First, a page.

What is Frictionless Retail

Frictionless retail is the utilization of new technology to nullify as many obstacles – or points of friction – as possible; providing a seamless and convenient shopping experience.

In this context, friction is defined as any obstacles that may slow down the checkout process, such as long lines. This can cause customers to become frustrated, and subsequently abandon their cart. It can also lead to a loss in both current and future customers, and reputational damage from negative reviews and word-of-mouth.

The general aims behind frictionless retail include cutting down in-store waiting times, providing up-sell opportunities, and the seamless integration of e-commerce and brick-and-mortar stores. This can include self-checkout, mobile-checkout, automated checkout, curbside pick-up and more.

Frictionless Checkout

Frictionless checkout includes any number of recent innovations that allow customers to ‘scan & go’:

Self-checkout: These self-checkout terminals, which have become ubiquitous in retail, allow customers to scan and pay for products themselves – as opposed to a member of staff.

Mobile checkout: Allowing customers to checkout via their smartphone, as opposed to a self-checkout terminal.

Automated checkout: Some retailers, such as Amazon Go, have developed methods that completely automate the checkout process; which results in customers being to walk out of the store with their products without having to scan or pay. A series of sensors will detect which products have been removed by which customers, and have charged to one’s account automatically.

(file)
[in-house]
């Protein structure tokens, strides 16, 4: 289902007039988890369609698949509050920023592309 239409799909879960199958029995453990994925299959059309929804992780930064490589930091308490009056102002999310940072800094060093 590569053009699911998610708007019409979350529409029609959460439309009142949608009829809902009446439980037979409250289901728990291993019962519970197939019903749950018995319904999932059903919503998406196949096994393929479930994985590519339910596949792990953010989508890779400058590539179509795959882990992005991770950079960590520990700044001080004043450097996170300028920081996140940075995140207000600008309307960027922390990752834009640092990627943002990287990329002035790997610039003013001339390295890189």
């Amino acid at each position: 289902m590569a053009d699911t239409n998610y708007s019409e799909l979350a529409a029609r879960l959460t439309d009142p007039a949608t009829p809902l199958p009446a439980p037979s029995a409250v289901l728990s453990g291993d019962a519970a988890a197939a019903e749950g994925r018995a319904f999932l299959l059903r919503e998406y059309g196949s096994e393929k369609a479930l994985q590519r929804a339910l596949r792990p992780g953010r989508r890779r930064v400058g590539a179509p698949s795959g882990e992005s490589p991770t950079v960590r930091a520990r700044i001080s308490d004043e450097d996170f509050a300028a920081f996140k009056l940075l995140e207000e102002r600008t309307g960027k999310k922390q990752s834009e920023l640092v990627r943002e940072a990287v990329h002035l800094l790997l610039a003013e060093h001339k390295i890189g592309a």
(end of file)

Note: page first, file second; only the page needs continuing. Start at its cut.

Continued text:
Pay-at-pump: In the case of convenience fuel retail, adding a point-of-sale device directly to each gas pump is a great example of frictionless checkout. It allows customers to drive up to the pump, fill up their car, and pay without entering the actual store. This can be particularly beneficial to travelers trying to beat a deadline.

Line-busting: In instances where self-serve is not applicable, retailers can empower store associates with mobile tablets to checkout customers in the aisle before they reach the cash register or while they are waiting in line, significantly reducing the risk of long lines.

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Touchless Retail

The global COVID-19 pandemic merely accelerated the change that was already happening in frictionless retail. Retailers have had to maintain a convenient customer experience in a way that keeps person-to-person infection rates down.

While frictionless retail proved to tick these boxes, it has been further finessed to address the specific needs of the pandemic. Touchless checkout results in an emphasis on mobile checkout, rather than self-checkout terminals. Companies such as Amazon and Standard Cognition are also driving automated checkout with in-built camera sensors in the store to facilitate this growing trend. The key aim is to elevate the levels of convenience for the shopper, while reducing the chances of infection.